David Rakoff: Half Full, in Our Book


Long and proud is the Jewish tradition of using sharp humor in the face of hopeless tragedy. David Rakoff – humorist, essayist, and self-described “mega Jewish writer” – was a master of this tactic.

Rakoff died of cancer in August 2012 at the age of 47, and the final book published during his lifetime (his last novel will be published posthumously next summer) Half Empty, is a staggering testament to his mastery. Peppered with irreverent Yiddish humor, Jewish jokes, and self-deprecation so advanced Woody Allen would be proud (Rakoff comments in one essay that he is “the Jewish homosexual writer: the ultimate degenerate“), Half Empty feels like a distinctly Jewish read. It’s a fitting way to remember Rakoff – his so-sharp-it’s-painful clever turns of phrase, his simultaneously sardonic and genuine storytelling, and his bluntly hilarious reflections on his identities.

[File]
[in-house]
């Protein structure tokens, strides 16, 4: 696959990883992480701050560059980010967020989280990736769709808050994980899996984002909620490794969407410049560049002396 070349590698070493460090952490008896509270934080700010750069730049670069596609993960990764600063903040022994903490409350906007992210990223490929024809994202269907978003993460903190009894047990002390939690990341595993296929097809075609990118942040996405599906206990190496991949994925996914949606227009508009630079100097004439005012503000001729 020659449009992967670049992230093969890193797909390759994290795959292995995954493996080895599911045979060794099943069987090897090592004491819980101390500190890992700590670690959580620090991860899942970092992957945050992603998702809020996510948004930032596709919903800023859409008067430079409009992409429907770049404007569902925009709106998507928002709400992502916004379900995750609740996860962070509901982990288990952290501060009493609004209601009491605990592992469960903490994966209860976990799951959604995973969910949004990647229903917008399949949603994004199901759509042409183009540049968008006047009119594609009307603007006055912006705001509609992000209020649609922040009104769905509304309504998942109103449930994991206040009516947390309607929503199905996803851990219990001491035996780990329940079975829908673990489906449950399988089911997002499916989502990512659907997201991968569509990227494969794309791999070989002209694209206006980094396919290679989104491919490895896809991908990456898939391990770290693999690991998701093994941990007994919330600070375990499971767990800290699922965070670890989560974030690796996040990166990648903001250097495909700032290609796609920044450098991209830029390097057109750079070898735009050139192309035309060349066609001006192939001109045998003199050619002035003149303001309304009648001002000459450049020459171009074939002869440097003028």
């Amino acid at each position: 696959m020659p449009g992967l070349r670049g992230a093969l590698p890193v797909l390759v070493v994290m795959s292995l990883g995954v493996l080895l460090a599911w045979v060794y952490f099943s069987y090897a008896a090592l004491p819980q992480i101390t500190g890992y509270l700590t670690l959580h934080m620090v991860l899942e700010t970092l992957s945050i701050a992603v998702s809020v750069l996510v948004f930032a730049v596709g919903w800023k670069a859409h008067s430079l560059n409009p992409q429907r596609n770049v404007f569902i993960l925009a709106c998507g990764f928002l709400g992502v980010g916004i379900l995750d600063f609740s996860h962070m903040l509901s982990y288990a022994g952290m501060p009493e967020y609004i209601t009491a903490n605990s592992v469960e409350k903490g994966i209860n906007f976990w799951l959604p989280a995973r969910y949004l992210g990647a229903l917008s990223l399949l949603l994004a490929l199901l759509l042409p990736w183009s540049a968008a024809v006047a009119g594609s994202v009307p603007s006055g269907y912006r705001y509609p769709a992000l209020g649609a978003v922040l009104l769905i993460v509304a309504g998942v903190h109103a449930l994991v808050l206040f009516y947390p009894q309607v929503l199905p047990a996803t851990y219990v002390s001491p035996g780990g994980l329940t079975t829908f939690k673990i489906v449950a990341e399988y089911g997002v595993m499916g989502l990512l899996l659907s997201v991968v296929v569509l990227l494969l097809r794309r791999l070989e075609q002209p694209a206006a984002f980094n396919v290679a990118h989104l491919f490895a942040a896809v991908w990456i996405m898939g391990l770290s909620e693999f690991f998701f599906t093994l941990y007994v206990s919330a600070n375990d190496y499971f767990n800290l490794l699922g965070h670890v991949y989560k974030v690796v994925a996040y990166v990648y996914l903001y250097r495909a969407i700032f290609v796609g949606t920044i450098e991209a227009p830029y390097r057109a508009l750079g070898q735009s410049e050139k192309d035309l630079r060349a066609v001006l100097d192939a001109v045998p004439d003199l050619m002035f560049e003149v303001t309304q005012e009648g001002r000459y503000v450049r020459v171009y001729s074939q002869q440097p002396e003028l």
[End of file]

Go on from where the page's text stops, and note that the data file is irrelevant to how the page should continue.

Per the book’s pessimistic title, its final essay reveals the news of Rakoff’s more recent cancer diagnosis (the writer had beat Lymphoma in his twenties, so this was to be his second bout), and an arguably Jewish conclusion: “In the end, what choice does one really have but to understand the truth, to really take it in, and then shop for groceries, get a haircut, do one’s work; get on with the business of one’s life.”

Recommended from JTA